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Polar Bear fur appears white or off-white due to translucent hairs (sunlight partially goes through them). Polar Bears have no shoulder hump and they have shorter claws and a longer neck than Grizzly Bears.

Weight: Females, less than 350 kg (770 lb); Males, up to 800 kg (1750 lb).

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Polar Bear habitat is closely linked to density and distribution of seals (their main prey) and to the distribution of annual ice in the winter. Bears generally follow the retreating ice offshore in the summer. Maternal denning sites are usually located on land in snowdrifts near the coast but have also been found on sea ice. 

Polar Bears are sensitive to population declines because they only breed every three years, have small litters, and take a long time to reach maturity.

NWT shares three sub-populations of Polar Bears, an estimated 3,000 bears, with neighbouring jurisdictions: Southern Beaufort Sea, Northern Beaufort Sea, and Viscount Melville Sound. The Southern Beaufort Sea sub-population is likely declining based on scientific information, but stable based on Indigenous Knowledge. The Northern Beaufort Sea sub-population is likely stable. The information for these sub-populations is being updated. Preliminary scientific results indicate the Viscount Melville Sound sub-population is likely stable and Indigenous Knowledge indicates it has increased. Little is known about the fourth sub-population, Arctic Basin. 

The most serious long-term threat to Polar Bears in the NWT is habitat change due to climate change – especially reduction in sea ice. This will have direct and indirect effects on Polar Bears, including loss of habitat, ecosystem-level changes affecting the availability of prey, separation from denning areas on land, contaminants from the environment, expansion of human activities, and increased likelihood of human-bear interactions. 

Additional management concerns include increased shipping, pollution and contamination, research impacts, disease and parasites.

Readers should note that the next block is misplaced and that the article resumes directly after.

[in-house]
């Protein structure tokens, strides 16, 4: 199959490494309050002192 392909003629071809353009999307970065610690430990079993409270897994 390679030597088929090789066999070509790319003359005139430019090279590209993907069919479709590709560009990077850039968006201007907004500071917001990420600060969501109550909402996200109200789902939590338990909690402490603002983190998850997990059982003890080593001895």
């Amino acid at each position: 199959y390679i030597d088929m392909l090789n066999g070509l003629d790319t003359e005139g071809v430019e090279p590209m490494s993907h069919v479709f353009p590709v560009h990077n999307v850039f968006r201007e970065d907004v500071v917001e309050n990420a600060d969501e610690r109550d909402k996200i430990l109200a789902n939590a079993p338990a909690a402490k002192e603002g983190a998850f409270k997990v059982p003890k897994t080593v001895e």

In 2008, COSEWIC assessed Polar Bear as a species of Special Concern in Canada because of population declines in some Canadian sub-populations and concerns about the impact of climate change on sea ice. This status was re-examined and confirmed in 2018. Polar Bears were listed as Special Concern in Canada under the federal Species at Risk Act in 2011.

The NWT Species at Risk Committee assessed Polar Bear as a species of Special Concern in the NWT in 2012 and again in 2021. In 2014, Polar Bears were listed as Special Concern in the NWT under the Species at Risk (NWT) Act and another 10-year term was added in 2022. An Inuvialuit Settlement Region Polar Bear Joint Management Plan and a Framework for Action for Management of Polar Bears in the Inuvialuit Settlement Region have been completed. A progress report (2018-2021) is available here.

In the NWT, all human-caused mortality of Polar Bears is strictly managed through a quota system recommended by the wildlife co-management boards. Inuvialuit have exclusive rights to hunt Polar Bears in the Inuvialuit Settlement Region but can transfer that right to other hunters. The Inuvialuit have Polar Bear management agreements with the Inuit of Nunavut and the Inupiat of Alaska. 

Under the Convention on International Trade in Endangered Species (CITES), any international shipment of Polar Bears or their parts requires a permit. There is also an International Agreement on the Conservation of Polar Bears which was signed in 1976.

Progress Reports